Under FORSCOM guidelines, the corps or division commander determines whether to begin, continue, or discontinue the NAPP medication with advice from the intelligence officer or chemical officer and the surgeon (FORSCOM, 1990). Unit commanders had discretion on whether and when to order use of PB and could delegate this authority to the lowest level of field command (Federal Register, 1997). Documentation does not exist on how far down the command chain the authority was delegated in each unit (Federal Register, 1997). The decision to use PB was to be reevaluated each three days, and administration beyond 21 days was not recommended without a thorough evaluation of the situation (FORSCOM, 1990). There is no documentation regarding adherence to these directives.


Some unit commanders reportedly advised troops to take more than the stated amount of PB. Veterans' self-reports of pills taken, based on telephone interviews conducted by the Office of the Special Assistant to the Deputy Secretary of Defense for Gulf War Illnesses (OSAGWI), range from one tablet daily to five tablets every four to six hours (Brake, 1997). The troops did not necessarily take PB as advised (Federal Register, 1997); monitoring was variable, ranging from strict enforcement, with pills taken while in formation, to use of the honor system (Brake, 1997). Some individuals report having taken more than 60 tablets in total (Zeller, 1997), or in one "Open Letter" on the Internet, 500 tablets over six months (Hamden, 1997).

Although several reports states that "most" or "nearly all" or "a great majority" of U.S. troops received PB (Defense Science Board, 1994; National Institutes of Health, 1994) or that most allied coalition troops and Israeli civilians received PB pretreatment (De Fraites, 1996), the actual usage appears to be substantially less comprehensive. One estimate, in use by the Office of the Special Assistant for Gulf War Illnesses is that 250,000 to 300,000 U.S. personnel received some PB, an estimate based on number of tablets delivered but not returned in the system (Brake, 1997). (This estimate is subject to uncertainty based, among other factors, on uncertainty in average duration of use.) Tablets were taken primarily in January 1991 in preparation for the air war, and again in February 1991 in preparation for the ground war (Brake, 1997). Based on the author's discussions with Israeli military personnel and leaders, conducted in concert with the OSAGWI, Israeli military but not civilians received PB during the PGW.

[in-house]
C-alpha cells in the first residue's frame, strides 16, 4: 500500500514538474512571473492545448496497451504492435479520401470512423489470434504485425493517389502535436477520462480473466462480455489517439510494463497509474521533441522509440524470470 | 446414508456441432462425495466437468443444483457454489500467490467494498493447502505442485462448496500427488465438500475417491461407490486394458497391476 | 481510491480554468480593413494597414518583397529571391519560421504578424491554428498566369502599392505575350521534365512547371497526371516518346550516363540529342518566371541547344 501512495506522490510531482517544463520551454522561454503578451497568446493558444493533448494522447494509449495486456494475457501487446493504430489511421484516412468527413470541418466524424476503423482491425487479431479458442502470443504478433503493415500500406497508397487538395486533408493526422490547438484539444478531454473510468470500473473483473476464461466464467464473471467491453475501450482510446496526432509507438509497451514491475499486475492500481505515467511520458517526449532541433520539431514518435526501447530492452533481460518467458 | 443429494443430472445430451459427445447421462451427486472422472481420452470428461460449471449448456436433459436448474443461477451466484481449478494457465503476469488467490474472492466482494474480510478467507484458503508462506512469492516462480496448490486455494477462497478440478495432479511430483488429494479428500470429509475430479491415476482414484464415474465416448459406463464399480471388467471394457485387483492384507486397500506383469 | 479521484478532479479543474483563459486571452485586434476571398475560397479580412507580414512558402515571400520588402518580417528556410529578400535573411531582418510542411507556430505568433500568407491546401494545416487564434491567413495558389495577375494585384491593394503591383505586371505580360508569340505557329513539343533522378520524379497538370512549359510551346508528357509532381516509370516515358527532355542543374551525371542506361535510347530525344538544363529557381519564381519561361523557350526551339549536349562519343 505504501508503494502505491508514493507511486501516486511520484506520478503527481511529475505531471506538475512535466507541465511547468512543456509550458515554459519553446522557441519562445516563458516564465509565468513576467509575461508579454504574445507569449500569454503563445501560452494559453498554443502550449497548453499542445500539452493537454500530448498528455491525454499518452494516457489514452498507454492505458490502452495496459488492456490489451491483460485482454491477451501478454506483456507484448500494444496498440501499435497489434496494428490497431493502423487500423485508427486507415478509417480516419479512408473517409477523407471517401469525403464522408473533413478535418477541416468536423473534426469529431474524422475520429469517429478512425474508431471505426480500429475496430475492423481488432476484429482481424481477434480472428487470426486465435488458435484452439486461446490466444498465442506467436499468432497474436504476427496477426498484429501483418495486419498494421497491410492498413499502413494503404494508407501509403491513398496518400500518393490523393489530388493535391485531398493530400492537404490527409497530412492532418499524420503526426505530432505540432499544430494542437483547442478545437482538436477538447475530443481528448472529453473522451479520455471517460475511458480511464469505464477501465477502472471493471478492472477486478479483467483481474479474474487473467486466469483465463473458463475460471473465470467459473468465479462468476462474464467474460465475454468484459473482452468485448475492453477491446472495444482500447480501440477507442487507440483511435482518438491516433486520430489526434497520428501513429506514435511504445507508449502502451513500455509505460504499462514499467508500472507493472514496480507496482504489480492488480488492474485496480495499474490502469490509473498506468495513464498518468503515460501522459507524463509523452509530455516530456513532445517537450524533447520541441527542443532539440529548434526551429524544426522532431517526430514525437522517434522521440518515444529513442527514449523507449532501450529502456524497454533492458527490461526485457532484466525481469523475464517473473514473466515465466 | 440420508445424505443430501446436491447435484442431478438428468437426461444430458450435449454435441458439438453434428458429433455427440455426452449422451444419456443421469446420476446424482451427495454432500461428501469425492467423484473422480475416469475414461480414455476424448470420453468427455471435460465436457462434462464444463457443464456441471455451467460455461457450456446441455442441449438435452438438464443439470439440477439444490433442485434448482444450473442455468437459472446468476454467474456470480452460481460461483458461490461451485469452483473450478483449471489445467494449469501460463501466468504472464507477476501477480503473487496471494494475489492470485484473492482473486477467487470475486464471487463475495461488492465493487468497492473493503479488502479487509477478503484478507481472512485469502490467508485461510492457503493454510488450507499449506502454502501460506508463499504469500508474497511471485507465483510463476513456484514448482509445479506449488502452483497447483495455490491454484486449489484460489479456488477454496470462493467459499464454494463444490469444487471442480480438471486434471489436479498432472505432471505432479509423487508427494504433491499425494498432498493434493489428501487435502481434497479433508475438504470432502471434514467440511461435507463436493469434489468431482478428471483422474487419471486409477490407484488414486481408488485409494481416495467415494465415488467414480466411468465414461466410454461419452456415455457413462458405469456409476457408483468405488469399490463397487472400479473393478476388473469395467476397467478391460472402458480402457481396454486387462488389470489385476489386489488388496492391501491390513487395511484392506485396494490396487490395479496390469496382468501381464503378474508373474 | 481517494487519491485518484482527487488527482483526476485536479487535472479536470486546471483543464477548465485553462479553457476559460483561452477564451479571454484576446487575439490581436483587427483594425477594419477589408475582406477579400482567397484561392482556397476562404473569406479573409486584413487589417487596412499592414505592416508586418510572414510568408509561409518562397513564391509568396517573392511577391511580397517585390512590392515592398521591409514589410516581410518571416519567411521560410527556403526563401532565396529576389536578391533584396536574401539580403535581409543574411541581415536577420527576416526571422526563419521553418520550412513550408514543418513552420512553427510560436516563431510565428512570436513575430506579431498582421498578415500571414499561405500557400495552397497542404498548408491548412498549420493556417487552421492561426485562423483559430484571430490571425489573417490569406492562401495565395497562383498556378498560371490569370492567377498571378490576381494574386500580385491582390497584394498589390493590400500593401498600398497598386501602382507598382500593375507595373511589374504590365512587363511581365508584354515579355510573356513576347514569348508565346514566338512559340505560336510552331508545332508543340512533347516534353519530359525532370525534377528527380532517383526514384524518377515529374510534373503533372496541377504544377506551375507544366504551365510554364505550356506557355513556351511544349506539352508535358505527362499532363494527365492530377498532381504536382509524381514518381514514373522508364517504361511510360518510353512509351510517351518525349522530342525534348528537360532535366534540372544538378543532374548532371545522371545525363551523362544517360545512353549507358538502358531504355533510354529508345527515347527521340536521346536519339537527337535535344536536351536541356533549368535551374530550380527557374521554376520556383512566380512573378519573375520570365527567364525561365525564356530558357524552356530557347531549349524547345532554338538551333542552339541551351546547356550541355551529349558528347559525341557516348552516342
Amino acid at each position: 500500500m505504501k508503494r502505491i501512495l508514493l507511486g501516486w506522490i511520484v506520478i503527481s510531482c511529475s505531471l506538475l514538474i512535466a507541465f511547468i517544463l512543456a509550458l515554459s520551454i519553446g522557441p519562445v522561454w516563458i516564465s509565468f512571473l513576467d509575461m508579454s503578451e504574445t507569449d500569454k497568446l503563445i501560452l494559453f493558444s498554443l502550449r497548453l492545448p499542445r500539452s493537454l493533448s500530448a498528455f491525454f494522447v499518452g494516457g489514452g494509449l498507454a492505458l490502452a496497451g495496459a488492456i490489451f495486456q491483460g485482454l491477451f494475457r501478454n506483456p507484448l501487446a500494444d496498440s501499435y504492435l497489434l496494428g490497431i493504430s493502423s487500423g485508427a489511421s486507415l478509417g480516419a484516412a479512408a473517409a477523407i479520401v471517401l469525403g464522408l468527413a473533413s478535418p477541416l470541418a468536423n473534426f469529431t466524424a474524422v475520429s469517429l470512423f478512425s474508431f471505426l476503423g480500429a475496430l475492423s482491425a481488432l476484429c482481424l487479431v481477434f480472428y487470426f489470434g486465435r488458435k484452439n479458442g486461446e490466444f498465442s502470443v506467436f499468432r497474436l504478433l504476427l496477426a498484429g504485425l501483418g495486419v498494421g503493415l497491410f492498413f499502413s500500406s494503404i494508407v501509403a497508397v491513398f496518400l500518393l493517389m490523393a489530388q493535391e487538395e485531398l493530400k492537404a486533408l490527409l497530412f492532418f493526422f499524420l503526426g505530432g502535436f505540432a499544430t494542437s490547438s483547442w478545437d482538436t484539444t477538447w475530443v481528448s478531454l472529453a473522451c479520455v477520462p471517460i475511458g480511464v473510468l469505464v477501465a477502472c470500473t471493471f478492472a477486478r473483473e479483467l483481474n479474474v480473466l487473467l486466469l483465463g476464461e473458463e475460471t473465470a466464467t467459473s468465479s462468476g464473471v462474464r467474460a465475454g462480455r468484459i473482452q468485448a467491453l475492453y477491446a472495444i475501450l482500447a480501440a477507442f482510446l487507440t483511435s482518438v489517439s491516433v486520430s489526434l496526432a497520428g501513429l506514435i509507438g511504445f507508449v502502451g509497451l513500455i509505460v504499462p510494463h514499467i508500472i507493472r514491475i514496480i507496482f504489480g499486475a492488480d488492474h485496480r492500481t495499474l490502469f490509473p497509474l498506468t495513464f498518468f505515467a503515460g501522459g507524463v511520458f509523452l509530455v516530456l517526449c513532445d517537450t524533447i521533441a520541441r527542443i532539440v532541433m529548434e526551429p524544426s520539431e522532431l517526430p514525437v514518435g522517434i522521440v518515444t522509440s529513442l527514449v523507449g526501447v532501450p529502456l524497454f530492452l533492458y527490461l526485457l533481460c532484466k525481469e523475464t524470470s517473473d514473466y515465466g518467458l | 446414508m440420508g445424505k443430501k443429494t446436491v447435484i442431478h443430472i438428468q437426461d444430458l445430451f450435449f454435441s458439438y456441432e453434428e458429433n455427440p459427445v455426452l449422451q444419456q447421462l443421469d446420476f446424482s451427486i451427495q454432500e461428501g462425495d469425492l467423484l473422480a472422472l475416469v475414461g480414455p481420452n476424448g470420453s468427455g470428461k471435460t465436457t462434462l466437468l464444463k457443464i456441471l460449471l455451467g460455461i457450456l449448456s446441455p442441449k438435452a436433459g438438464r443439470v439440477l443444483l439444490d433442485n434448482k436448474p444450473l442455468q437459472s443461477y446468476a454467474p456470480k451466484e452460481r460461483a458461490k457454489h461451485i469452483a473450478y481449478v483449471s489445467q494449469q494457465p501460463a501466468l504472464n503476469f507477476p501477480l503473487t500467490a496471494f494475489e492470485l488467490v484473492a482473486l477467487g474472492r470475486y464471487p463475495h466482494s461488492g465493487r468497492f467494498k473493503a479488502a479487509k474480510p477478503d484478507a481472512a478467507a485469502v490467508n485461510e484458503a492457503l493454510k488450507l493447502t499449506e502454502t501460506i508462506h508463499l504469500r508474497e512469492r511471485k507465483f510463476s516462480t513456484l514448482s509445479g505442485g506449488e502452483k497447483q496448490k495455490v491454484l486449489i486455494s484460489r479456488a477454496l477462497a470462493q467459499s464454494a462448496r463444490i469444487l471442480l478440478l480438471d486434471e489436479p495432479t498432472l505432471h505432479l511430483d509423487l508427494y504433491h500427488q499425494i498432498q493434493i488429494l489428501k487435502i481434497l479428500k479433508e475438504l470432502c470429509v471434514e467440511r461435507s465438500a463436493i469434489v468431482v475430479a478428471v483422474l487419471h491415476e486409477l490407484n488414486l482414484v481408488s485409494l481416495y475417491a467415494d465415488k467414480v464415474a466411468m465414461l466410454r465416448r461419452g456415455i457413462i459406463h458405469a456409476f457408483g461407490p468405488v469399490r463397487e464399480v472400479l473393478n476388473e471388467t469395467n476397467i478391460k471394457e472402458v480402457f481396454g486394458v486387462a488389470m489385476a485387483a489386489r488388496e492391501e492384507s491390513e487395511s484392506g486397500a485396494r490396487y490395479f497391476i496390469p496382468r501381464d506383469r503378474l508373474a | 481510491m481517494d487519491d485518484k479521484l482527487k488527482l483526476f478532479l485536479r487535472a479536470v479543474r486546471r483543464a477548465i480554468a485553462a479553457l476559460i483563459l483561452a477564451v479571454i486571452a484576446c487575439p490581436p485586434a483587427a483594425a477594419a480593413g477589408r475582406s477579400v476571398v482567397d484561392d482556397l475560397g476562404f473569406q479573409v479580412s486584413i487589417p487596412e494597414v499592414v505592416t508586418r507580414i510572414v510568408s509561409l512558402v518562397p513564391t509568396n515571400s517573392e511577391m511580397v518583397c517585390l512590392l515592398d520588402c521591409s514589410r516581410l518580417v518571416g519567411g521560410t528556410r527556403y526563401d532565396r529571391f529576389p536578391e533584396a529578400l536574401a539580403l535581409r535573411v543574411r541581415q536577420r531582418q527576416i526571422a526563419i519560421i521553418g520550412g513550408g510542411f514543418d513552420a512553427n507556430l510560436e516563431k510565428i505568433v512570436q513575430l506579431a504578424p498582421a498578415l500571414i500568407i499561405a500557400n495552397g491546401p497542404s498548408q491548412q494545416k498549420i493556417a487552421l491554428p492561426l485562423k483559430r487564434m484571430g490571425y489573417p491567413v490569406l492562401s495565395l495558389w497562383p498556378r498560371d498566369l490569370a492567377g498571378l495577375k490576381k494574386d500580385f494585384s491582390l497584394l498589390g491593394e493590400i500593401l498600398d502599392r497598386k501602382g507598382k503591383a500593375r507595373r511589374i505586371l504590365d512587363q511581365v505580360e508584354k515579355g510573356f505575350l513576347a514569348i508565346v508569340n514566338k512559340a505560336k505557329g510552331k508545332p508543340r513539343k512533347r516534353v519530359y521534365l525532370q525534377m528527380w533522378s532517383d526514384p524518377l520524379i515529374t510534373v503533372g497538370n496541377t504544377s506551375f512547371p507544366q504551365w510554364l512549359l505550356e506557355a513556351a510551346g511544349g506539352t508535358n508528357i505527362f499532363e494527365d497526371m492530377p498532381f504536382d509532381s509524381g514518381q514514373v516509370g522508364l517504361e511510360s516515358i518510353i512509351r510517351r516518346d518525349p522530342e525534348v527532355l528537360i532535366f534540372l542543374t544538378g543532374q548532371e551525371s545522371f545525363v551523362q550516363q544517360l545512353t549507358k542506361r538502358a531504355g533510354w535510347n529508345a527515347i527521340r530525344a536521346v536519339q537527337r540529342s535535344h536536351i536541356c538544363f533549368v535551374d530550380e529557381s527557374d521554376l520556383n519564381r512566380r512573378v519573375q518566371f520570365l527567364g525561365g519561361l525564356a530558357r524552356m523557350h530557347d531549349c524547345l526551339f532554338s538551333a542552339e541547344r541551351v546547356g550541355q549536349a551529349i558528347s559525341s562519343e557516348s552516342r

There is no documentation on whether or when each unit issued orders to begin taking PB or on who took it (Federal Register, 1997).

Other Nations

PB nerve agent pretreatment was used by the United Kingdom and Canada as well as the United States; perhaps 45,000 U.K. troops received PB (Defense Science Board, 1994). The French evidently dispensed PB to their troops but did not issue the order to use it. However, not all PB was returned, and some French troops took PB. Saudi Arabian and Egyptian troops did not take it.

PB Timetable in the PGW

The following timetable is adapted primarily from De Fraites (1996) with additional input. (The accuracy of the statements has not in each case been independently verified.)

Aug. 2, 1990: Iraq invades Kuwait. At the onset of Operation Desert Shield, the threat of chemical weapons, including exposure to nerve agents is recognized.